Pay the Man -for using his software
Do you homework when contracting for web & software services or prepare to loose your shirt.
Updated July 2006

The following article was prepared by Mike Taylor, C.P.M. for distribution to NAPM affiliate newsletters. 

A member of my professional network recently sent me a reminder about this article I wrote back in 1998 when we were all working hard to predict and address Y2K issues [does anyone besides me remember  the Y2K hype?]  Back then, the internet was only just beginning to explode. Today, interactive services, remote databases and shared online applications are ubiquitous. People log-in both at home and at the office to do online banking, online ordering, qualification training, resume building, job posting, package tracking, booking travel reservations, expense reporting and even manage HR departments.

Ever wonder what happened to all this data we provide to the internet? I hope you do. How web sites protect our personal data privacy is definitely a mission critical topic.

At home, the courts will try to protect the privacy of poor innocent consumer. At work, the company needs the services of a qualified and professional Supply Chain manager to write contracts which protect us legally when using software & web services.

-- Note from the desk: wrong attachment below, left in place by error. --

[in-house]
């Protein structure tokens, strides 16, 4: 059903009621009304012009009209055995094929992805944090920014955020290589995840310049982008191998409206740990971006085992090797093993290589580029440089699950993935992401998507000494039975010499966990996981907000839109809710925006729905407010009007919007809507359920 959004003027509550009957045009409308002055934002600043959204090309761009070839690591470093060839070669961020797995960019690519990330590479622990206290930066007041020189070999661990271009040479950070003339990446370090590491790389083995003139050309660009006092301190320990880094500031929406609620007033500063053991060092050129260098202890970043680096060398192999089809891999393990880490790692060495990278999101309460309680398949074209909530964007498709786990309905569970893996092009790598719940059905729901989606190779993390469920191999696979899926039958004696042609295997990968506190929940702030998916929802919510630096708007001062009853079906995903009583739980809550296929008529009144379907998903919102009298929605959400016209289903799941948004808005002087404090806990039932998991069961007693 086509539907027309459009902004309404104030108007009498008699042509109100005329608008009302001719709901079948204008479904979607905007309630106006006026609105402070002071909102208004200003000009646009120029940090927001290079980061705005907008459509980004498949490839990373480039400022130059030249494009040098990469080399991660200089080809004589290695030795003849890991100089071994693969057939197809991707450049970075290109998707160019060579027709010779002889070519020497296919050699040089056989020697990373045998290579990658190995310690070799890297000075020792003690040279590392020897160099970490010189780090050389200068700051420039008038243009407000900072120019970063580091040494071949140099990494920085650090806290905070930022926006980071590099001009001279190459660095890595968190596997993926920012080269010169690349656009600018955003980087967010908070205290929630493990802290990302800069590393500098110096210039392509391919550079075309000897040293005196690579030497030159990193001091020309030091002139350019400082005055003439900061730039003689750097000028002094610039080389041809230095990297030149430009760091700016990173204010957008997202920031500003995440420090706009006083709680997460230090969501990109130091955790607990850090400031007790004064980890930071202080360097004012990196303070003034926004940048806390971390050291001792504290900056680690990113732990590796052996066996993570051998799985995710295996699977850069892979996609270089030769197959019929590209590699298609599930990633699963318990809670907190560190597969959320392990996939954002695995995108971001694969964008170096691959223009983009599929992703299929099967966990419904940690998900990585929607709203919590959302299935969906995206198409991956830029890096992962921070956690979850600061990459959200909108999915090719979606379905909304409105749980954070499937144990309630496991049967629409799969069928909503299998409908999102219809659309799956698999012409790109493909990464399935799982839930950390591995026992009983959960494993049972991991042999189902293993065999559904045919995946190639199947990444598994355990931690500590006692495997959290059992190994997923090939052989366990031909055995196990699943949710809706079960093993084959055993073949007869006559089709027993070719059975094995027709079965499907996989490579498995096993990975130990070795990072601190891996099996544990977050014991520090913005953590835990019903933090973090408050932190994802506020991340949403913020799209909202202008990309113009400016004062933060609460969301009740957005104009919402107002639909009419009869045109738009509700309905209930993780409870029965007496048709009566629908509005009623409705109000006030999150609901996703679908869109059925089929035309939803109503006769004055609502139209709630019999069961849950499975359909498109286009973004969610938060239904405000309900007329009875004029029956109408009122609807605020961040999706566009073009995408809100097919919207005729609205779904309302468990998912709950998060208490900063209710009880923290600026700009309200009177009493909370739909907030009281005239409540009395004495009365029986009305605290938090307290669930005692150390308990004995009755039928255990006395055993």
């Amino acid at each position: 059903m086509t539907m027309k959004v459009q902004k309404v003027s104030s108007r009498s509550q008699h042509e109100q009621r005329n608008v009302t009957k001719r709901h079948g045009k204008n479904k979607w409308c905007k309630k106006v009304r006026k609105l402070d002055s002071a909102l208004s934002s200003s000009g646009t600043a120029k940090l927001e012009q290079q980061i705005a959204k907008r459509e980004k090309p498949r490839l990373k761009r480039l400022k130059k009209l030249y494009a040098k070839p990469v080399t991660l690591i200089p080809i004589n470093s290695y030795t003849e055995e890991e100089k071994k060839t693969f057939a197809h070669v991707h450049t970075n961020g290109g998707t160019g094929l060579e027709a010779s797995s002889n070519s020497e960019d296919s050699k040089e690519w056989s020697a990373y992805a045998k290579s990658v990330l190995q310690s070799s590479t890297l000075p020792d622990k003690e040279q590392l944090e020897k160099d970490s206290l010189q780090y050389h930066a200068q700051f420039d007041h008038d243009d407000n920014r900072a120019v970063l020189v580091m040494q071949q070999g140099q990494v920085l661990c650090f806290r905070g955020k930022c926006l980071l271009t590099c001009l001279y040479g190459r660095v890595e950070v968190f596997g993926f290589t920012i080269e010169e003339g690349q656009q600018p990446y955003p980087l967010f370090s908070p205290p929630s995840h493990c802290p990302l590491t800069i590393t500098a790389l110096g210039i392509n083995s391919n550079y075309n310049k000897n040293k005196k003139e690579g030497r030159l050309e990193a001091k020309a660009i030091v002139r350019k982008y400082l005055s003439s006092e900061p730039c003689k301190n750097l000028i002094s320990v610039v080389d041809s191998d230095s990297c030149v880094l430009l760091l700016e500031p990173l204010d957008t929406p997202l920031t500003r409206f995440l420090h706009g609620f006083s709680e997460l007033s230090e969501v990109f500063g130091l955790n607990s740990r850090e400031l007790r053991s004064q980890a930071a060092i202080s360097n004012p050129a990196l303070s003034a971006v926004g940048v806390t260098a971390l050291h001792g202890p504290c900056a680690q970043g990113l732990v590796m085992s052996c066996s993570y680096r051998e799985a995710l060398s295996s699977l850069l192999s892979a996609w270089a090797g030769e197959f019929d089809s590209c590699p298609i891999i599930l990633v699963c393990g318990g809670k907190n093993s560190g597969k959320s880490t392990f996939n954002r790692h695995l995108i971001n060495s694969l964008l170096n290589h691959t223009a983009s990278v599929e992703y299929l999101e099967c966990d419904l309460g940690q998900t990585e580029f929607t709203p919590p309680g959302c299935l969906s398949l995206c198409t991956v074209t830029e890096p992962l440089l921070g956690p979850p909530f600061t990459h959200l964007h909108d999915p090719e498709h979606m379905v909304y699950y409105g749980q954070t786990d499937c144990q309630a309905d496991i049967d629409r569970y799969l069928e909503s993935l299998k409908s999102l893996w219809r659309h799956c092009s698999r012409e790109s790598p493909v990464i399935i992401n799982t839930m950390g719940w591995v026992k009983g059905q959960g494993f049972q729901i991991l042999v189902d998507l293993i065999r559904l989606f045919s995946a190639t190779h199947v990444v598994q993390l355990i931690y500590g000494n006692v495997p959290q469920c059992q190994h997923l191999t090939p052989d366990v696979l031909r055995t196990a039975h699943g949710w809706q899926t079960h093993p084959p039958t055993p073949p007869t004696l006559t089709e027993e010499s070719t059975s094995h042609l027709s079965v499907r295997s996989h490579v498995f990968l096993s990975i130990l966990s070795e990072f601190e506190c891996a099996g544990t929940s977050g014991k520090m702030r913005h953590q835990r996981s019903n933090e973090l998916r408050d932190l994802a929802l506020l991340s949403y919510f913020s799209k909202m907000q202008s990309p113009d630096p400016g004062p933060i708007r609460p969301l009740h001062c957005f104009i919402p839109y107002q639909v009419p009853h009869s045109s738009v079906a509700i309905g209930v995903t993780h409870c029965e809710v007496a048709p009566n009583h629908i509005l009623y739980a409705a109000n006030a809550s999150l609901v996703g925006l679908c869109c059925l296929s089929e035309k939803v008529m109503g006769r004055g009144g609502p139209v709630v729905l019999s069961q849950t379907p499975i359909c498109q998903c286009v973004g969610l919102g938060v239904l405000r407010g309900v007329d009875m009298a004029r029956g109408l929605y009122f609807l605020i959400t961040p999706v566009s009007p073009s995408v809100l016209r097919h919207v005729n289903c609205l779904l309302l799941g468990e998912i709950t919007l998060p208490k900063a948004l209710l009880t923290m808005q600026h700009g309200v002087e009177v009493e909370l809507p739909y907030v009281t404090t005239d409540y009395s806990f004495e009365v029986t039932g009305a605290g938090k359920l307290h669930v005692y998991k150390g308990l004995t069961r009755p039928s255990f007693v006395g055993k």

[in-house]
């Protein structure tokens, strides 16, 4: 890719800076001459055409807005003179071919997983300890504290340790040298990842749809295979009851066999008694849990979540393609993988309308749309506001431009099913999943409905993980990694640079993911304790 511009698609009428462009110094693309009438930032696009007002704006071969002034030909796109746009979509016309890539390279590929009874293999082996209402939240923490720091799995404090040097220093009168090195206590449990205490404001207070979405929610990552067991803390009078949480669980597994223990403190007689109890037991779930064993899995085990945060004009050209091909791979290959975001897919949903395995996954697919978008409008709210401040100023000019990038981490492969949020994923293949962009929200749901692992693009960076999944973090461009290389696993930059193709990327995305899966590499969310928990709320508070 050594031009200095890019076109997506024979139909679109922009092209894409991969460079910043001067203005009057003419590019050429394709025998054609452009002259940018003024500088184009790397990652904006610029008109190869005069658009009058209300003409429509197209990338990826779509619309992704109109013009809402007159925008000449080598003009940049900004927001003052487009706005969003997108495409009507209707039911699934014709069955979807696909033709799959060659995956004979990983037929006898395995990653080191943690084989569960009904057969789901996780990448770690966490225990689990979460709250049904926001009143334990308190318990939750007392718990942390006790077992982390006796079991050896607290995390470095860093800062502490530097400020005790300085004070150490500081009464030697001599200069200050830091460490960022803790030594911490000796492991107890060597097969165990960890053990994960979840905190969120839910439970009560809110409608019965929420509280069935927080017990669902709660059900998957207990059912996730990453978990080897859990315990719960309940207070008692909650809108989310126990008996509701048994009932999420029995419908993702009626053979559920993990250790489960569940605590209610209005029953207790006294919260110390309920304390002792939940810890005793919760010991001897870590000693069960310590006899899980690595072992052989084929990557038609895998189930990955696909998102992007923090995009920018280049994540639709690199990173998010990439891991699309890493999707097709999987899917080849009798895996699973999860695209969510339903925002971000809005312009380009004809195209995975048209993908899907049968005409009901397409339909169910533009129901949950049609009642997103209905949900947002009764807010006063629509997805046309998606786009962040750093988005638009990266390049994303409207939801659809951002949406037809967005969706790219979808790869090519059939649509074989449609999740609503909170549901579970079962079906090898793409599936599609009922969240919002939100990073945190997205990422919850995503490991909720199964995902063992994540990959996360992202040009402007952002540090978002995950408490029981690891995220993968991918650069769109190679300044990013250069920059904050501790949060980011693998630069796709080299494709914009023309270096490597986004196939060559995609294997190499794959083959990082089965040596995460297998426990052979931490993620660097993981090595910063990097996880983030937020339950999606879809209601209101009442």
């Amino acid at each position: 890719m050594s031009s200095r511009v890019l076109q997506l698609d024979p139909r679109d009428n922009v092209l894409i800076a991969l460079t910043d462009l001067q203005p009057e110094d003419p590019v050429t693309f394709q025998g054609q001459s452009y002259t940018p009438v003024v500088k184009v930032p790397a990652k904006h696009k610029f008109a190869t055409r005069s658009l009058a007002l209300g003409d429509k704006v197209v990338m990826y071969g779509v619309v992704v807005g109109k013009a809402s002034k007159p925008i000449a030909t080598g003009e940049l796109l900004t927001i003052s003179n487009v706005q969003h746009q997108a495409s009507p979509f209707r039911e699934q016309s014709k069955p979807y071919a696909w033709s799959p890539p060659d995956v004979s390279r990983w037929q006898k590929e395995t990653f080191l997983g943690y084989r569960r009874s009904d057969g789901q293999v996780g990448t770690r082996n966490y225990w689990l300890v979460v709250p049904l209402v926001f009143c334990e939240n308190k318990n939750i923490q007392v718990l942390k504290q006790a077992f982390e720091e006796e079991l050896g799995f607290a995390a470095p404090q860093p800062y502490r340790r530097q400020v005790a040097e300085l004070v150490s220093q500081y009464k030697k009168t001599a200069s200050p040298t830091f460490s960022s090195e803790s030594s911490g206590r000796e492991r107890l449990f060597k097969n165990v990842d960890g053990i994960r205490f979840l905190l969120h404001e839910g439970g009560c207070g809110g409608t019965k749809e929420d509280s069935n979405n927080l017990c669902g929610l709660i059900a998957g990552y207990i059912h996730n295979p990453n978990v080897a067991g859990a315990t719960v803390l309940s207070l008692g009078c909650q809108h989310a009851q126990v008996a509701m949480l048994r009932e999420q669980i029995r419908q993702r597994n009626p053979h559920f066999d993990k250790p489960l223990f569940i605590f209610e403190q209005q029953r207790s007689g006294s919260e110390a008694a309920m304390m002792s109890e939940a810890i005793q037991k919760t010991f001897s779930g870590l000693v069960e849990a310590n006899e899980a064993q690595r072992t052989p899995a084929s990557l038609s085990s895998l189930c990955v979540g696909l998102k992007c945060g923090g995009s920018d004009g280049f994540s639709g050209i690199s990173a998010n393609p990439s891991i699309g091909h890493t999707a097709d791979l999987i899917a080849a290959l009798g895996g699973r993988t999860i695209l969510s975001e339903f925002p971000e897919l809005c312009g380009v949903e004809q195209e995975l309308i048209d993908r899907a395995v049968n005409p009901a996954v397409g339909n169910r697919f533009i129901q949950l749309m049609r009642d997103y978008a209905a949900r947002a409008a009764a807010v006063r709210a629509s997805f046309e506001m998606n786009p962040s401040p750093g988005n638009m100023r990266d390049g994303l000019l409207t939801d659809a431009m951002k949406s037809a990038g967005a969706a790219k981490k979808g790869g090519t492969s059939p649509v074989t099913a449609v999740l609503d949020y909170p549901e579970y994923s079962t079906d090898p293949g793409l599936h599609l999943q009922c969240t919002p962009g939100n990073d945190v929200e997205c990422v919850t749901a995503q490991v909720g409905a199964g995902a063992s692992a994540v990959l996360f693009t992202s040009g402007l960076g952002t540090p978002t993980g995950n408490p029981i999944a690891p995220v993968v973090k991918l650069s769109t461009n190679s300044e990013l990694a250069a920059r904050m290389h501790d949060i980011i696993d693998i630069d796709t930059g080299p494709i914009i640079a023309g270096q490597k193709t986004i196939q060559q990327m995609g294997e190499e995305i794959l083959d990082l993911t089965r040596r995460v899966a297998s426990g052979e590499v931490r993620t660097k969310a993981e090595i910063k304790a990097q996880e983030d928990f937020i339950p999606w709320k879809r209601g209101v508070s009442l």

Remember the news article about a computer programmer who threatened to sue 500 of America’s top companies for infringing on a software patent for a software Y2K bug fix. He claimed the patent rights and was demanding a royalty payment. This case was interesting because some of these companies probably got the Y2K bug fix from 3rd parties and/or consultants. But did anyone check to see if the consultants owned the rights to the software they were supplying? Unfortunately, some of them got burned because they didn’t ask.

This old article is still a very timely reminder for all purchasing people, that we are the first line of defense in our companies for legally protecting our rights. It will be an expensive reminder for some that software is generally an intellectual property in which we license the right to use the program rather than buy it outright.

Certainly the Software Publishers Association has made a name for itself in tracking down software piracy and illegal copies. We are all very sensitive to counterfeit software and using legitimate sources. Many of us also spend a lot of time making sure that everyone in the company knows about software issues as well.

But, what about situations that are a little more gray? If I set up an on-line e-commerce ordering system, who’s software will be I using to do so? Do I have a clear right to use it for that purpose? Does the seller have a clear right to license it to me? If I decide to change suppliers will I have to change software? Was the fancy "shopping cart" program that the consultant just installed for our e-commerce solution really his or did he "borrow" a critical portion of it?

Wherever our employees are using a web-based or remote application, we need to be concerned. Despite the fact that these are out of direct view, they are “purchased services”.  Accordingly, I  suggest asking a few questions and drafting contract language which protects your company’s interests. Here are some suggested topics to get you started.